Message stunted by medium

A student group protest at this year’s Convocation put important points in disrepute.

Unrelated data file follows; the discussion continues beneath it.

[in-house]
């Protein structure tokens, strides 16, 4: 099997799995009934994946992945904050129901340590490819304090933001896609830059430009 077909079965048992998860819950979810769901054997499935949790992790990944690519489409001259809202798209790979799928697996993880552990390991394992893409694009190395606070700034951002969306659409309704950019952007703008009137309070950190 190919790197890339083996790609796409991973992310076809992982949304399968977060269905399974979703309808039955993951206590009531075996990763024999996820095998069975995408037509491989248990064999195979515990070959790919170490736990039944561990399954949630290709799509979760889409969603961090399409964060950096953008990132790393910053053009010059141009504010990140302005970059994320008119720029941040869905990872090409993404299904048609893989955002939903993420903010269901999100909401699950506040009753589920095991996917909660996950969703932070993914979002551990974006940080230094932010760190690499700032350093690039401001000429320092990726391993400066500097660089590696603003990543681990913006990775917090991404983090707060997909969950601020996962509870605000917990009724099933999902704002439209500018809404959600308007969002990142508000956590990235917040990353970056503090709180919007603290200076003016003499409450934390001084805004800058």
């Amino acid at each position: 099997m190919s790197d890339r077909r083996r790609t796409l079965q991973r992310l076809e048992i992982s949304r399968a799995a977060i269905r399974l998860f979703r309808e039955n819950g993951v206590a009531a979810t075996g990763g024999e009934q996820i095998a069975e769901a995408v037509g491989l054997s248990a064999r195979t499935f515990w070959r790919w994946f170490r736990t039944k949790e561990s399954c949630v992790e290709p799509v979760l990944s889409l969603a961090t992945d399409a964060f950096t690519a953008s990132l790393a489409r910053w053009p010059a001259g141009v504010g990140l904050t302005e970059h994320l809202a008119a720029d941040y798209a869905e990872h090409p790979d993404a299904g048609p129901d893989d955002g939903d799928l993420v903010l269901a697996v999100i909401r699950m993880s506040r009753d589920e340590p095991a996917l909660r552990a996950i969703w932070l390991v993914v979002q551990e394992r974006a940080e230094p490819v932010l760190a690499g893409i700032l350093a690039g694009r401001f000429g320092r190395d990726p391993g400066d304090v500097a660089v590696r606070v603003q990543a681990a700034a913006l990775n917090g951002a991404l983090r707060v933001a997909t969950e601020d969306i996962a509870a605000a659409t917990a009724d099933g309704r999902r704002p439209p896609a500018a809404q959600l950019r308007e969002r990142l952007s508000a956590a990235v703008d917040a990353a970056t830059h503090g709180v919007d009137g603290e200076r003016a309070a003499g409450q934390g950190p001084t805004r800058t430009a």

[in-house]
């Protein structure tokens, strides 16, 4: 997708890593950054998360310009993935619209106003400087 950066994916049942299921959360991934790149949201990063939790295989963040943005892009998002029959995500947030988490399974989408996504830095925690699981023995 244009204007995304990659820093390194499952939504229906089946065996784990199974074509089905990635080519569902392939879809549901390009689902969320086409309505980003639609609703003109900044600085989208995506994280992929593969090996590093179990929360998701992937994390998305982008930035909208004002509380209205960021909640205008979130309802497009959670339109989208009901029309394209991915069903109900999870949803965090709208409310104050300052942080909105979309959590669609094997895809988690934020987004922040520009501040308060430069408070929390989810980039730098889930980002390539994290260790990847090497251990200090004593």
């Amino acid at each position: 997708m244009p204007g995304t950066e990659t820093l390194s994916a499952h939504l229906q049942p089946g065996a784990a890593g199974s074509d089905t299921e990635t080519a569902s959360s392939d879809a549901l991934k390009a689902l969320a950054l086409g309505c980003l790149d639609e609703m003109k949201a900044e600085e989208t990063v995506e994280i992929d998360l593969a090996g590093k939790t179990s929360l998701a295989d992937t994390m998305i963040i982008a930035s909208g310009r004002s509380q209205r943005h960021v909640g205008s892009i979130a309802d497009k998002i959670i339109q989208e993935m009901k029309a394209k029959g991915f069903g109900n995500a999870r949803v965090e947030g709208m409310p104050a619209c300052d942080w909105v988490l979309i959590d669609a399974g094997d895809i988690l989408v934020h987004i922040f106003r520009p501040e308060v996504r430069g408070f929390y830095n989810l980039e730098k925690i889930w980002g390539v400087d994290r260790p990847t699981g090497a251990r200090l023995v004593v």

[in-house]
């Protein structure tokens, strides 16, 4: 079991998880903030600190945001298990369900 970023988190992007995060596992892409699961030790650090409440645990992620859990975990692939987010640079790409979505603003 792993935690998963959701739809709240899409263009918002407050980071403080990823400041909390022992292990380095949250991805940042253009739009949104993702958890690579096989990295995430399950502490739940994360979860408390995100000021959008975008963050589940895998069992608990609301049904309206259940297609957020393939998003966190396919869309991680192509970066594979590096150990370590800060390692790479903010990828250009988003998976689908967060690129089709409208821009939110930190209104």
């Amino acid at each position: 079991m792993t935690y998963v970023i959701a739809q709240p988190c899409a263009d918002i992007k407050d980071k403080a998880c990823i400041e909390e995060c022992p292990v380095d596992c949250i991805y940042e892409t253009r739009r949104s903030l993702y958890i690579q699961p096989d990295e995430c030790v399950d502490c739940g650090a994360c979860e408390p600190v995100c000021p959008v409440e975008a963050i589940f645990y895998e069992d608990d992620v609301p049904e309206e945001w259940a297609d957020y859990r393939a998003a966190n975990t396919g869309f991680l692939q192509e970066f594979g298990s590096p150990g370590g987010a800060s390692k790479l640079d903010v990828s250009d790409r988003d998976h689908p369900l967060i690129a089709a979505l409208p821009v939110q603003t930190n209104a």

Last Thursday, members of Students for a Democratic Society disrupted President Bob BruininksâÄô speech at first-year Convocation. In an attempt to bring attention to their campaign against the University administrationâÄôs financial policies, the demonstrators hung bold banners from the upper deck, honked obtrusive air horns and dropped fliers onto the laps of students and families chewing the inspirational cud administrators and other presenters were at work feeding them. While protest and dissent are essential to democratic progress, rude disruption and disregard for established ceremony are poor ways to win support for and raise awareness to a cause. While Students for a Democratic Society may legitimately disagree with the administrationâÄôs decision to lay off low-paid workers while they sustain in-full President Robert BruininksâÄô $730,000 annual compensation, there are more reasonable and effective ways to garner political support. Protest could have been more interactive and challenging if signs had been displayed in a public area of arena where the first-year students and family members traversing the Convocation would see them. ProtestorsâÄô choice to drop fliers and blow air horns during Convocation was disruptive and outright obnoxious. Unfortunately, Students for a Democratic Society turned a great number of people off to their pertinent message. The noise and arrogance of SDSâÄôs methods stunted any publicity such behavior attempted to establish. Attendees and others will likely mention that Convocation was disrupted, but omit by whom and to what end. There is a right way to protest and draw attention to a cause and a wrong way. SDS should have found a different way to stage their imperative protest.